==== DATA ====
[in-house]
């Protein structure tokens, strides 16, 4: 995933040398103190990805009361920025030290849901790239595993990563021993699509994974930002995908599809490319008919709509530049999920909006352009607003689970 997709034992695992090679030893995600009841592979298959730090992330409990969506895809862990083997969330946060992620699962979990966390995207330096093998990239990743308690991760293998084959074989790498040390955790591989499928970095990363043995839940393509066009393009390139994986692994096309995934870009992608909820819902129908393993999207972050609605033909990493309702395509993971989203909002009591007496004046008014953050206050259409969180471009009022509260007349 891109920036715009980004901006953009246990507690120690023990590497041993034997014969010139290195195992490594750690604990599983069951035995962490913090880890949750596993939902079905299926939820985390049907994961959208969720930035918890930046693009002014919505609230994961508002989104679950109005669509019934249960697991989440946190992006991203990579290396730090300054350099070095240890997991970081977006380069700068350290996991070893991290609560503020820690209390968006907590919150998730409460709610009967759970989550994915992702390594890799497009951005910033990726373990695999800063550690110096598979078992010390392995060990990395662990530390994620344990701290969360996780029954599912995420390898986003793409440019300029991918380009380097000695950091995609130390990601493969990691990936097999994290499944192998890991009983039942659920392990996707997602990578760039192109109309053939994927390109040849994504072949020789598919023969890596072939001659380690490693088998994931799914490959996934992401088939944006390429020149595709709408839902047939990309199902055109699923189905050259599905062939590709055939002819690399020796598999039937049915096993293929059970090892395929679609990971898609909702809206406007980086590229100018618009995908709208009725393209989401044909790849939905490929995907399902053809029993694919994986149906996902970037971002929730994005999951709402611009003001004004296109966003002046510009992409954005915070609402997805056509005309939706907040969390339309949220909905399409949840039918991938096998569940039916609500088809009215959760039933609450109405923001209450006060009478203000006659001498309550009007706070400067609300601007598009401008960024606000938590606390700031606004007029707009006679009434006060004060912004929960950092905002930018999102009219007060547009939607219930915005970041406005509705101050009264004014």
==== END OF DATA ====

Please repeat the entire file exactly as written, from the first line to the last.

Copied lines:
[in-house]
């Protein structure tokens, strides 16, 4: 995933040398103190990805009361920025030290849901790239595993990563021993699509994974930002995908599809490319008919709509530049999920909006352009607003689970 997709034992695992090679030893995600009841592979298959730090992330409990969506895809862990083997969330946060992620699962979990966390995207330096093998990239990743308690991760293998084959074989790498040390955790591989499928970095990363043995839940393509066009393009390139994986692994096309995934870009992608909820819902129908393993999207972050609605033909990493309702395509993971989203909002009591007496004046008014953050206050259409969180471009009022509260007349 891109920036715009980004901006953009246990507690120690023990590497041993034997014969010139290195195992490594750690604990599983069951035995962490913090880890949750596993939902079905299926939820985390049907994961959208969720930035918890930046693009002014919505609230994961508002989104679950109005669509019934249960697991989440946190992006991203990579290396730090300054350099070095240890997991970081977006380069700068350290996991070893991290609560503020820690209390968006907590919150998730409460709610009967759970989550994915992702390594890799497009951005910033990726373990695999800063550690110096598979078992010390392995060990990395662990530390994620344990701290969360996780029954599912995420390898986003793409440019300029991918380009380097000695950091995609130390990601493969990691990936097999994290499944192998890991009983039942659920392990996707997602990578760039192109109309053939994927390109040849994504072949020789598919023969890596072939001659380690490693088998994931799914490959996934992401088939944006390429020149595709709408839902047939990309199902055109699923189905050259599905062939590709055939002819690399020796598999039937049915096993293929059970090892395929679609990971898609909702809206406007980086590229100018618009995908709208009725393209989401044909790849939905490929995907399902053809029993694919994986149906996902970037971002929730994005999951709402611009003001004004296109966003002046510009992409954005915070609402997805056509005309939706907040969390339309949220909905399409949840039918991938096998569940039916609500088809009215959760039933609450109405923001209450006060009478203000006659001498309550009007706070400067609300601007598009401008960024606000938590606390700031606004007029707009006679009434006060004060912004929960950092905002930018999102009219007060547009939607219930915005970041406005509705101050009264004014």